Primary Framing: European post-hardcore/emo/screamo
Secondary Framing: Melodic hardcore
Genres: Post-rock, post-metal, post-black/blackgaze
For fans of: Envy, Amia Venera Landscape, Callisto, Eden Maine, Mahumodo, Devil Sold His Soul, Breach, Birds in Row, Respire and Suis La Lune.
Review by Francis Maria Regalado:
YOUNG MOUNTAIN are a Swedish hardcore and post-rock band that appear to have been active since at least 2013. In the releases leading up to their debut full-length, 'Lost Tree', we find traces of a band that’s relatively certain of how they want to sound. The perspective that frames their recorded work appears to fall squarely within the more melodic end of the European hardcore and screamo oeuvre, but with accents heavily gleaned from a more post-metal, post-rock, or post-black (arguably blackgaze) vocabulary. The band’s earlier work skews towards a slightly more metalcore direction, but only as far as bands like Eden Maine or Devil Sold His Soul tend to go. Their material on 2013’s 'För Alltid Var Bara Något Vi Sa', and 2014’s 'Fragile' bats particularly close to that style, maybe just a bit shy of something like Buried Inside’s 2001 record, 'Suspect Symmetry'. YOUNG MOUNTAIN’s subsequent records, 2014’s 'We’re Drowning in Slowmotion' and 2016’s 'The Garden of Biological Machines', seem to indicate a more internalized grasp of their sound. These records didn’t just sound better because of the change in production style—the elements they chose to incorporate into their songs at this point were considerably more concise, and dare I say, confident. The band appeared to shed their metalcore inclinations in favor of denser songwriting that occasionally mirrors Breach’s sense of gravity on 2001’s 'Kollapse', tempering that heaviness with the same melodicism they’ve always shown, with a bit of later Birds In Row thrown into the mix.
Anything but vacant: a track by track review.
Their debut full length, 2018’s 'Lost Tree' has proven to be a logical progression of the band’s stylistic vision—displaying focused songwriting, and a clearer sense of purpose. The record opens with "Asunder, To Eye Each Other", a massive introductory piece that begins with an ominous Breach- like quiet section. From there, the band kicks into a pummeling melodic breakdown from which the rest of the song ebbs and flows. The post-metal inclinations are made especially clear here, and the subtle dissonance is an especially nice touch.
From the sheer weight of the opening track, the band decides to throw us a curve ball with "The Sun Is Away"—a surprisingly competent take on Run For Cover Records’ particular brand of indie rock, with just the right amount of Sore Eyelids to keep things grounded in YOUNG MOUNTAIN’s style.
If you were expecting the third track to turn things down a notch, "///////////////" begins and ends with midtempo hardcore sections not unlike Birds In Row’s later material—still on the melodic side, but with strong Euro-style rhythms pounding underneath.
By the time "Misery" slinks its way in, you may have established that a major sonic theme in this record is capture and release—at least between tracks. This particular song comes off like a Suis La Lune jam if the now-defunct emo veterans decided to play slowcore instead.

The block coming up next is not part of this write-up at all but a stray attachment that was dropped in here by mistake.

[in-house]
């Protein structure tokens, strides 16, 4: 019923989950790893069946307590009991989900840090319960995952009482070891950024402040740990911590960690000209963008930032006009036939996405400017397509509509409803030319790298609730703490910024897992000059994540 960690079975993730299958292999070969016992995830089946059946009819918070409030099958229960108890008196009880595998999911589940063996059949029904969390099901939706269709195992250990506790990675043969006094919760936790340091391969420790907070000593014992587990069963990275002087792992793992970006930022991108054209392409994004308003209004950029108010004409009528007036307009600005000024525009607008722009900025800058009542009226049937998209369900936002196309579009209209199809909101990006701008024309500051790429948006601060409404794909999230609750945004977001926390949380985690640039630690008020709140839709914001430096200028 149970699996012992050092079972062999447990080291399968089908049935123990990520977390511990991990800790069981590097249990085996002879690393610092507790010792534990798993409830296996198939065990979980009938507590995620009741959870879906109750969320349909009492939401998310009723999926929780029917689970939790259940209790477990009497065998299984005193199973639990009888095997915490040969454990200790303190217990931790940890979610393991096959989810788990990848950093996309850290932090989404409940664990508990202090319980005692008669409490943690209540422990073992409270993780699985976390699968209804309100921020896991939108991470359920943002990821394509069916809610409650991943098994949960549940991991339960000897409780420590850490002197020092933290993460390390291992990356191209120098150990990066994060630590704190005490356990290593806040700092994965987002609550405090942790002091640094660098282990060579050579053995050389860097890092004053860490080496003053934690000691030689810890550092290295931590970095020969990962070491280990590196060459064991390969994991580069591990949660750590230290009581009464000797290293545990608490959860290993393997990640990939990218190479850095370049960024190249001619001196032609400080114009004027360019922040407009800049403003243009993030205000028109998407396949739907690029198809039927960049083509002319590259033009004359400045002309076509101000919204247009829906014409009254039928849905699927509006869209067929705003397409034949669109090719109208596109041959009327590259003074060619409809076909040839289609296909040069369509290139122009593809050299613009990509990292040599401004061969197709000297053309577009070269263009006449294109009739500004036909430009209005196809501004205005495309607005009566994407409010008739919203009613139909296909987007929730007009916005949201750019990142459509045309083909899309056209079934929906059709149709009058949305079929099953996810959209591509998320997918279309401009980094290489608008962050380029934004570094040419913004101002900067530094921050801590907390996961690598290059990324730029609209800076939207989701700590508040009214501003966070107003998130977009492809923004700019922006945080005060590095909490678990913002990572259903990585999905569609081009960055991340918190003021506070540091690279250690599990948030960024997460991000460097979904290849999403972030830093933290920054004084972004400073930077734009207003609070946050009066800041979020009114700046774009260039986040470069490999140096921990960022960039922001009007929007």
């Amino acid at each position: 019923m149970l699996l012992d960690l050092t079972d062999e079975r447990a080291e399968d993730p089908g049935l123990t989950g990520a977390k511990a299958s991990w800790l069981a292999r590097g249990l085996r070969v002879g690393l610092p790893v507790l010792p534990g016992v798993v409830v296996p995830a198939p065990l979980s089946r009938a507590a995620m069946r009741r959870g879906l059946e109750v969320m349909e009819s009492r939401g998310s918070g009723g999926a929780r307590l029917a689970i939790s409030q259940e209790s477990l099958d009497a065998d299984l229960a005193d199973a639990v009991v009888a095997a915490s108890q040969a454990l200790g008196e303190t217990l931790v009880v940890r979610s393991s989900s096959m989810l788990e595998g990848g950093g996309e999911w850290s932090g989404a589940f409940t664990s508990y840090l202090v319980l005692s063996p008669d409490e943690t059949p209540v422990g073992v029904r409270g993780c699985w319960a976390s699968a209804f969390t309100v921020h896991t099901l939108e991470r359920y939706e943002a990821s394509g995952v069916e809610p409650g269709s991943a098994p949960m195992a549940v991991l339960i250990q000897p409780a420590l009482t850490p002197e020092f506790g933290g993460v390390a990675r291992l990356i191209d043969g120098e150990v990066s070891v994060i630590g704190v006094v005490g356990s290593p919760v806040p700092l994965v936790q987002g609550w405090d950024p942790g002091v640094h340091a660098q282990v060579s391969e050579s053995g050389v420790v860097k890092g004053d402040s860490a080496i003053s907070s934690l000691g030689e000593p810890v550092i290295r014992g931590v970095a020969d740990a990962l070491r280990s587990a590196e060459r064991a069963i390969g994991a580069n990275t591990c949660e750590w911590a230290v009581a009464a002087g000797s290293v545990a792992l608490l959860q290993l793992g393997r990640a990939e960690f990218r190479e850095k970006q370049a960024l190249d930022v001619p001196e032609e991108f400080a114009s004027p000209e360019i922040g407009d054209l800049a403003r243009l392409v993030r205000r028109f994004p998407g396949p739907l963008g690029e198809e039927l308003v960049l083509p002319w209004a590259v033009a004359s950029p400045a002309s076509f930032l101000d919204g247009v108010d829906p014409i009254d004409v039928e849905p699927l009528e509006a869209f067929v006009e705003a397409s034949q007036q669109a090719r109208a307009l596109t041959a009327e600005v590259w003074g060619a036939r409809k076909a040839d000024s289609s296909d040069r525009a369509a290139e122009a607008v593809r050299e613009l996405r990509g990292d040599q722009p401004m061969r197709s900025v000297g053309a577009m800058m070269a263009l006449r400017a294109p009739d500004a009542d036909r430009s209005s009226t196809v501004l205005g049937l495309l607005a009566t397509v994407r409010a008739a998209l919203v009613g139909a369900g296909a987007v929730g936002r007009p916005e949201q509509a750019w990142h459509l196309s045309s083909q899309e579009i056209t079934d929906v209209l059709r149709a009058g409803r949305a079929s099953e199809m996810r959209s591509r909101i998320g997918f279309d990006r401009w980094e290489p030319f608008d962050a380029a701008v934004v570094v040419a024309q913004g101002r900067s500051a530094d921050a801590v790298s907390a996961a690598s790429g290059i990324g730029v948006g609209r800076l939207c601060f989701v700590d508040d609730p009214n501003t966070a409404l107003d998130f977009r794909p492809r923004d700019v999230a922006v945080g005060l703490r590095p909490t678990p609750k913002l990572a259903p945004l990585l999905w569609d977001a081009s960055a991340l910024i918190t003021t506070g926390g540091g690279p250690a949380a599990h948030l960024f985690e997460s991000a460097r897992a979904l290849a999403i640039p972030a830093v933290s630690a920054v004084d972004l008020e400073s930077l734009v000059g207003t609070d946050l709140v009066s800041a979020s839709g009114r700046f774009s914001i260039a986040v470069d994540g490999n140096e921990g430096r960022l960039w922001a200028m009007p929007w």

The record’s second half kicks in with "Juni", another slow burn which almost plays off like a companion piece to the track prior. Things are a bit more up front here, with a more engaging introduction that leads into a number of the band’s well-established peaks and valleys.
If I remember correctly, "Vacant Eyes" was the band’s first single off this record. It’s arguably one of the more unique tracks on here considering the sudden turn towards a blasting post-black assault that’s nailed down by Kami’s especially vicious vocal performance. In a way, this almost comes off like something Respire would’ve written for 'Dénouement', but remains faithful to the YOUNG MOUNTAIN aesthetic.
Things slow down again for the album’s title track, "Lost Tree". It’s another build-up piece like "Misery", but quite a bit moodier with the way it goes from sparkly, restrained post-rock to its swelling conclusion. As much as I’d like the title track to be an album’s figurative thesis statement, this comes off like a tasteful set-up for the final track.
The album closer, "I Flew Over Your House Last Night" picks up where "Lost Tree" left off, and bookends the record with a pad and string intro reminiscent of *Shels’ work on 'Plains of the Purple Buffalo'. The added instrumentation makes for a hauntingly apt conclusion to the release. It’s one of the more fulfilling spots on 'Lost Tree', an experience akin to watching every single song on the record get sucked into this one final piece—leaving only the listener and absolute quiet in the album’s wake.
Let’s not mince words here, YOUNG MOUNTAIN might not be the place to start if you’re looking for artists that constantly break new stylistic ground. I would however argue, that given the amount of focus and dedication they put into the style, that sonic exploration isn’t the band’s intent. You’d be missing the point if you expected otherwise. In light of their discography, one could make the case for YOUNG MOUNTAIN being people who live in the moment—driven by expression, and a desire to hone their craft. While I do honestly feel that the record has its own share of missed opportunities, it does hit more than it misses. And when it does hit, it hits especially hard. This is the kind of record (and by extension, band) you lose yourself in, and I could only imagine what a live set from a band this focused on mood and dynamics would be like. For a YOUNG MOUNTAIN, their debut full-length sounds satisfyingly mature.
(2018) YOUNG MOUNTAIN - "I Flew Above Your House Last Night" (from 'Lost Tree')
(2018) YOUNG MOUNTAIN - "Vacant Eyes" (from 'Lost Tree') official music video
(2018) YOUNG MOUNTAIN - "The Sun Is Away" (from 'Lost Tree')